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Bible Discussion — Luke 16 and 17 : Bweinh!

Bible Discussion — Luke 16 and 17

April 9, 2008, 1:00 pm; posted by
Filed under Bible, Connie, David, Josh J, Steve  | No Comments

This week, Bweinh.com looks at the next two chapters of Luke, Luke 16-17.

Genesis: 1-4 | 5-9 | 10-14 | 15-18 | 19-22 | 23-26
27-29 | 30-32 | 33-36 | 37-39 | 40-43 | 44-46 | 47-50
Exodus: 1-4 | 5-8 | 9-11 | 12-14 | 15-18
19-22 | 23-26 | 27-30 | 31-34 | 35-40
Romans: Ch. 1 | Ch. 2 | Ch. 3 | Ch. 4 | Ch. 5 | Ch. 6 | Ch. 7 | Ch. 8 (I)
Ch. 8 (II) | Ch. 9 | Ch. 10 | Ch. 11 | Ch. 12 | Ch. 13 | Ch. 14 | Ch. 15-16
Luke: 1:1-38 | 1:39-2:40 | 2:41-3:38 | 4 | 5 | 6 | 7 | 8 | 9 | 10 | 11 | 12 | 13 | 14-15

Chapter 16 starts with one of the more difficult parables, so let\’s simplify it. Parable comes from two Greek words: para (alongside) and ballew (to throw). In a parable, God throws something beyond our experience from His kingdom alongside something we do understand, for perspective. It\’s like photographing the latest microchip next to a dime as a reference point.

What is being compared here? In v. 9: how the wicked know enough to use wealth to furnish themselves with a comfortable future, a lesson we need to learn. Jesus goes on to stress that dishonesty (vv. 10-12) is undesirable in a Christian and thus is not the point of the story. Instead, He illustrates it in vv. 19-30, where a rich man passes up an opportunity to use his wealth to assure himself a better place in eternity, and is punished for it.

In v. 5, the apostles begin a request to Jesus with the words, “Increase our faith.”


Oh no they di’in’t!

But they did. I wouldn’t have had the nerve. I just would’ve shut up and hoped to have increased my own faith.

That the dishonest steward is called a “rascal” in the NLT.

The Pharisees, described as lovers of money, “sneered” at Jesus after he spoke of its incompatibility as a dual master with God. What does He know?, they probably thought. What could a poor itinerant teaching carpenter understand of the blessings God has entrusted to us? And then, just as now, Christ put the lie to their implicit boast that wealth and success were signs of God’s favor.

Steve: Roof
Josh: One or The Other
Connie: One Tittle
David: Rascal

Chapter 16 is a great chapter for understanding the right way to use this world’s goods.

It’s an important preposition, the one Jesus meant to choose in verse 21. Did He tell the Pharisees that the kingdom of God was among them or within them?

But in the end, I suppose both are true. Jesus represented, in the flesh, the promised arrival of God’s kingdom on earth, yet the change He brought, and intended to bring, was mostly internal, focused on the minds and hearts of individuals, rather than the unimportant details of who ran what nation, church or home. And when He comes back to change that, we’ll be quite unable to miss it.

“Then He said to the disciples, ‘It is impossible that no offenses should come, but woe to him through whom they do come!’ ”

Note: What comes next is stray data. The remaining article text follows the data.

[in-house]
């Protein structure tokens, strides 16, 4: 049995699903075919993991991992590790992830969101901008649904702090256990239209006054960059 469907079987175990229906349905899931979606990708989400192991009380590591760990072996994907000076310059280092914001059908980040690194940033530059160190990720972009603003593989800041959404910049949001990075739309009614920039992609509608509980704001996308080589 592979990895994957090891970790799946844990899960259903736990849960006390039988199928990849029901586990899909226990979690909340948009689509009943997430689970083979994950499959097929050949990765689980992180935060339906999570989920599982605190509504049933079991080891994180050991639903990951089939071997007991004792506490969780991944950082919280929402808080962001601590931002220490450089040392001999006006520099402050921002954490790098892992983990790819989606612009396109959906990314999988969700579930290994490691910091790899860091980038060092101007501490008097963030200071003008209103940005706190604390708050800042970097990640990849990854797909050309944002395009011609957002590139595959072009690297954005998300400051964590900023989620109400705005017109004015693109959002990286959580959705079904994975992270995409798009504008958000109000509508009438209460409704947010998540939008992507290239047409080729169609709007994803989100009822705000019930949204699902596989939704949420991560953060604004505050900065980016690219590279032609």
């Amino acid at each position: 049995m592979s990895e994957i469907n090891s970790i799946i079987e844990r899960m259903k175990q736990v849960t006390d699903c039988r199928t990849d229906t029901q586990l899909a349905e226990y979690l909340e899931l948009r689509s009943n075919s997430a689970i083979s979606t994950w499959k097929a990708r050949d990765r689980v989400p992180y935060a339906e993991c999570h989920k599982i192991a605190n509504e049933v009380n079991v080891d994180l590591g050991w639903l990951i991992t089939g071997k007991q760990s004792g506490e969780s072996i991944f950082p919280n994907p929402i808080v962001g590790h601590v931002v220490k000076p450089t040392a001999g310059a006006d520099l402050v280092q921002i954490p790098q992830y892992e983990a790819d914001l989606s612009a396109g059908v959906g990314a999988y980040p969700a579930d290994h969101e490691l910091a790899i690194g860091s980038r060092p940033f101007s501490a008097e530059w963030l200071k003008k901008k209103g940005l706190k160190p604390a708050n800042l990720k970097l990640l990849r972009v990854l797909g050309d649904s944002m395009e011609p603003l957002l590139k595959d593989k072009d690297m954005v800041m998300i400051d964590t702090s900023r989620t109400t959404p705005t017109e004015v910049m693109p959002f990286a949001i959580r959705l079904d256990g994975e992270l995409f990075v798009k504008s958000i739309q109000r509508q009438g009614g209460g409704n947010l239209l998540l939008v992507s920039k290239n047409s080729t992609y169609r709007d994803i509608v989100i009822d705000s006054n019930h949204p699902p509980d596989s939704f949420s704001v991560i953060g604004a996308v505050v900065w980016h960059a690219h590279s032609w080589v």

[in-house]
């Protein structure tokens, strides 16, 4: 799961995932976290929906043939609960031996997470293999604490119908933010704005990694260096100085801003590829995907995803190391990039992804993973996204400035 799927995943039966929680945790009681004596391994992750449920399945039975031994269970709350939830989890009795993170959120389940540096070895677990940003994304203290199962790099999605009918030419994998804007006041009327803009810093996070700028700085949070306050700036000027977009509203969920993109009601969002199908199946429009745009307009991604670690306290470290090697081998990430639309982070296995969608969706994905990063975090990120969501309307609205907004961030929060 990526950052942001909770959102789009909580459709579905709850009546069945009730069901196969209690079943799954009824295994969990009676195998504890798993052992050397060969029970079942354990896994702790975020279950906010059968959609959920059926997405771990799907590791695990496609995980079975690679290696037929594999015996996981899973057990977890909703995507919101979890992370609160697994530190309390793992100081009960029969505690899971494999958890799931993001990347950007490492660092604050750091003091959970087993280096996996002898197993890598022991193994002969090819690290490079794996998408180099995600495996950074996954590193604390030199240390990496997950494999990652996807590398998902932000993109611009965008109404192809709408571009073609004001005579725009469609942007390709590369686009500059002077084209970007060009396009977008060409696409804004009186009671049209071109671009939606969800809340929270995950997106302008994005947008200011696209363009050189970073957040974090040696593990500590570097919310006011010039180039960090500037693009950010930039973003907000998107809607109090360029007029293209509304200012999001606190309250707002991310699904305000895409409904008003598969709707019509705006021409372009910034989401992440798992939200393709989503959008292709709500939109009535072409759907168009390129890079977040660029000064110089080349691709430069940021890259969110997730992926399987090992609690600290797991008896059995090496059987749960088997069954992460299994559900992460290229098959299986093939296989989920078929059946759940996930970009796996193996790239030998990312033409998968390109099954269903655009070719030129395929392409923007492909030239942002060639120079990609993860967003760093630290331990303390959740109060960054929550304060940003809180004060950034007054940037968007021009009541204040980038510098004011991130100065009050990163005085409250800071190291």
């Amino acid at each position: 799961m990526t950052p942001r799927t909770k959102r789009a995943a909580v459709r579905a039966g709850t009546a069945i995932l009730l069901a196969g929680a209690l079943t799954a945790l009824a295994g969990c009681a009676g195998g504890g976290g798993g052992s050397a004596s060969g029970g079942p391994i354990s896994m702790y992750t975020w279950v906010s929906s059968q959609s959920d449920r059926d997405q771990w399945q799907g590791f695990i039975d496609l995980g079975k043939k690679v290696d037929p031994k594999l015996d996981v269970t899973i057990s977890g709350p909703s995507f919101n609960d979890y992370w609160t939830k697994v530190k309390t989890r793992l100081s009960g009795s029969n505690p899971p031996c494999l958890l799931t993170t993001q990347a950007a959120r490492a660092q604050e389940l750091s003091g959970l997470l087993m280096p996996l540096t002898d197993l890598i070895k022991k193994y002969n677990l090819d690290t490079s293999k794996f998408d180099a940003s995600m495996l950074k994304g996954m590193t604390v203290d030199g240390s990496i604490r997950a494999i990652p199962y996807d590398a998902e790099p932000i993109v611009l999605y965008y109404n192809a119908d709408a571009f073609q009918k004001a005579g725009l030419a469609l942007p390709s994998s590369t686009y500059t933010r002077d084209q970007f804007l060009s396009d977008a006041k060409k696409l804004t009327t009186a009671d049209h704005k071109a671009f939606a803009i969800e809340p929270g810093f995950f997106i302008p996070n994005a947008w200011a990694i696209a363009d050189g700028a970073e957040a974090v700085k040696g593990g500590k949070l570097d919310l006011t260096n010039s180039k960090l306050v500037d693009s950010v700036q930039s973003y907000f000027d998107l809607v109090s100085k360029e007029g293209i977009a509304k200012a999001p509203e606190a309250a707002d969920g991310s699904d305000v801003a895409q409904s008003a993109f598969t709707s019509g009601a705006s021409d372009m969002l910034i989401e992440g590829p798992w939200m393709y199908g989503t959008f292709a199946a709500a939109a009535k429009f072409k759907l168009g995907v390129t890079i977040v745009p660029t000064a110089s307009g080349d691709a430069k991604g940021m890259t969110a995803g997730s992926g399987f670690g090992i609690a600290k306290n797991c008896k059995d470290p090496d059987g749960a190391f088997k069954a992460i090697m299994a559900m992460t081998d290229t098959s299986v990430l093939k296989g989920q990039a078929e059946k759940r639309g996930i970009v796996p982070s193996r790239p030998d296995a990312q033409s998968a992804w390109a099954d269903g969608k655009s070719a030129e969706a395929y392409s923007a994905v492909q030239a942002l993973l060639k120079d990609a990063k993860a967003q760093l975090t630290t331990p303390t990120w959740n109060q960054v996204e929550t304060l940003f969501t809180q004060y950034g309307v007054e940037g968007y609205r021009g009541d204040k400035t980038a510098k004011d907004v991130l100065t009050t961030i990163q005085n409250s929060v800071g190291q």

As humans, our tendency so often is to evaluate ourselves in comparison to others and the weakened standards of a fallen world. Particularly in our money and media-driven society, it can be tempting to believe that our actions make no difference. Sin is all around us. We can\’t stop it. Well, sin is going to keep coming into the world. But is it going to come through you?

Where did 16:16-18 come from? They don’t seem to fit in context, and there’s no explanation to them — just a few verses of random commentary on the permanence of the law followed by a blanket denunciation of (male) adultery. It’s very peculiar.

The ten lepers. How many times have you thought about doing something (a thank you note or small gift) after someone does something nice for you, but then got busy and didn’t, or put it off until it was too late? You’re one of the nine.

Even waking up in hell was not quite enough to humble the rich man, who still thought that Lazarus should come serve him, or perhaps run an errand for him.

Luke (the Gentile) finds another way to focus on a Samaritan (v. 16) as the good guy.

17:32 — “Remember Lot\’s wife.”

16:31 — “But He said to him, ”˜If they do not hear Moses and the prophets, neither will they be persuaded though one rise from the dead.\’ ”

17:6 — “So the Lord said, ‘If you have faith as a mustard seed, you can say to this mulberry tree, ”˜Be pulled up by the roots and be planted in the sea,\’ and it would obey you.’ ”

16:13 — “No servant can serve two masters; for either he will hate the one and love the other, or else he will be loyal to the one and despise the other. You cannot serve God and mammon.”

The end of chapter 17 is a passage used to support the idea of the rapture. I\’m not one to get caught up in end times debates or concerns; in fact, I think many of these approaches are counterproductive. But I\’d be lying if I said I wasn\’t a little curious about how it\’s all going to go down.

How did the leper’s faith make him well? Weren’t all ten healed, even the nine ungrateful?

Are there really 50 percent of humans up here? 17:34-36 make that seem pretty plausible, and it would be awesome.

In vv. 20-37, Jesus makes plain that God has come before in judgment, but no one was ready. In another parable (Luke 18:8), Jesus ends with the question, “Nevertheless, when the Son of Man comes, will He find faith on the earth?”

If you fire someone, revoke their access immediately.

We need to watch and pray, and be ready.

Both of these chapters, filled with parables, end with Christ offering allusions to death. Where the dead body is, there the vultures will gather, He says, and those who staunchly refuse to listen to prophetic testimony would be similarly unconvinced by a resurrection. Not surprisingly, this soon turned out to be correct, and the signs would only become clearer from here.


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